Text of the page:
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All That Jazz!

Ask most people what they think jazz is and they’ll most likely tell you it’s a bloke with a trumpet, or a bloke with a trumpet with a band. But to think of it as such is to do it a disservice – it’s actually well over 100 years old, and can be broadly defined as a tuneful collision of traditional African music and its European art-school equivalent.

We at Mayhem! prefer to agree with the great Duke Ellington (one of many giants in the field) who said simply: “It’s all music”. Clearly John Edward Hasse, the founder of Jazz Appreciation Month, agrees with the good Duke and since 2001 has sought to celebrate jazz as both a turning point in musical history and a vibrant, constantly evolving forum for musicians to show off their creativity in improvisation. Settle in and do try to keep up with the Mayhem! house band!


But just where does our jamming begin? The word ‘jazz’ is believed to come from ‘jasm’, an American slang term dating from the 1860s which meant ‘spirit’ or ‘energy’, but its first widespread use in print was actually in relation to baseball. Consider this extract from a 1912 Los Angeles Times Pacific Coast League report on Portland Beavers pitcher Ben Henderson’s then-revolutionary new pitching method:

‘BEN’S JAZZ CURVE. “I got a new curve this year,” softly murmured Henderson yesterday, “and I’m goin’ to pitch one or two of them tomorrow. I call it the Jazz ball because it wobbles and you simply can’t do anything with it. As prize fighters who invent new punches are always the first to get theirs. Ben will probably be lucky if some guy don’t hit that new Jazzer ball a mile today. It is to be hoped that some unintelligent compositor does not spell that the Jag ball. That’s what it must be at that if it wobbles.”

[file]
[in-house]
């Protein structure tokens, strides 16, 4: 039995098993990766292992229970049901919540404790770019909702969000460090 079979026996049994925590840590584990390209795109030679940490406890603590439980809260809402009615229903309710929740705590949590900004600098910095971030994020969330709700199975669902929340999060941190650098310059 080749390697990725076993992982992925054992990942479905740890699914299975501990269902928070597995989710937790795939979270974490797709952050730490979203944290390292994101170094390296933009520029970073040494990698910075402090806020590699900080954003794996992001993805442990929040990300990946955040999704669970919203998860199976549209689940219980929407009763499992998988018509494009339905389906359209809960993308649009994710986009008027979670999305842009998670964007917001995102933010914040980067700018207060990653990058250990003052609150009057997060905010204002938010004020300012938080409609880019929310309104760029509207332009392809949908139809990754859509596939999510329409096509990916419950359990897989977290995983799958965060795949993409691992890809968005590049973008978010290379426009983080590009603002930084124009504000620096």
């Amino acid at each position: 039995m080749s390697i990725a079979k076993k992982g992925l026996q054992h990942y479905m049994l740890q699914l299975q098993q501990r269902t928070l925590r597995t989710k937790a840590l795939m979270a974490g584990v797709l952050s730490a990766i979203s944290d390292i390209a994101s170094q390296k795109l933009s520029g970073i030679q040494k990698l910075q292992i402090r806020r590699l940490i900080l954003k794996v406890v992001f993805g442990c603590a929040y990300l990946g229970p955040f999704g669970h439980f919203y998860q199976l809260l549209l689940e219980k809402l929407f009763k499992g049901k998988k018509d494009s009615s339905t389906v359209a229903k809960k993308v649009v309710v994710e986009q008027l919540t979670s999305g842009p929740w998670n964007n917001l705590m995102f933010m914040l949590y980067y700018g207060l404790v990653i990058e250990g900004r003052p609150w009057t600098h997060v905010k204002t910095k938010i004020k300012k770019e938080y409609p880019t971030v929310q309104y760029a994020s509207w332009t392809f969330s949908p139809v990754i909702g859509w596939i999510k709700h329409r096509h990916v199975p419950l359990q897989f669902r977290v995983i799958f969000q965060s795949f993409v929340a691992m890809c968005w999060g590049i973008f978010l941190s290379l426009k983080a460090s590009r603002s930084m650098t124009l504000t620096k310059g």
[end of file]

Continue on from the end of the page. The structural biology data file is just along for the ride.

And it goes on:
It quickly spread to other newspapers, with some fluctuation as to whether it was applied in a positive or negative context. San Francisco Bulletin sports reporter E.T ‘Scoop’ Gleeson used it the following year to attack what he saw as inaccurate criticism of George Clifford McCarl, playing for the Beavers’ league rivals the San Francisco Seals, saying first that: “McCarl has been heralded all along the line as a ‘busher,’ but now it develops that this dope is very much to the ‘jazz’” before changing his tune while trying to explain his use of the term ‘jazz’ to his readers:

“Everybody has come back to the old town full of the old ‘jazz’ and they promise to knock the fans off their feet with their playing. What is the ‘jazz’? Why, it’s a little of that ‘old life’, the ‘gin-i-ker’, the ‘pep’, otherwise known as the enthusiasm. A grain of ‘jazz’ and you feel like going out and eating your way through Twin Peaks. It’s that spirit which makes ordinary ball players step around like Lajoies and Cobbs.”


A lot of this kind of vocabulary spilled over when jazz first made its way into music, first appearing in the context we know it today in 1915, in the Chicago Tribune, where reporter Fred R. Shapiro explained it to his readers succinctly: “Blues Is Jazz and Jazz Is Blues”. Pianist Jelly Roll Morton takes the plaudits as composer of the first widely available jazz arrangement in print, his Jelly Roll Blues published the same year (though he wrote it in 1905).

Ask any jazz aficionado for some recommended listening and they’ll likely reel off a list including one or more of the aforementioned Duke, Louis Armstrong, Miles Davis, John McLaughlin’s Mahavishnu Orchestra, Weather Report, and Sun Ra and his Arkestra, possibly also including bebop pioneers like Charlie Parker, Dizzy Gillespie, and Thelonious Monk, though if you’re keen to really go back to its roots in the ‘big band’ era, also check out Count Basie, Cab Calloway, Benny Goodman, and Glenn Miller – as just a few examples.

Should you then be inspired to see it done live, whether as a performer or interested spectator, try either the Portsmouth Jazz Society: www.portsmouthjazz.com or Southampton Jazz Club: www.southamptonjazzclub.org

In the meantime, get practising, get a few friends together and you could be jazzing before you know it!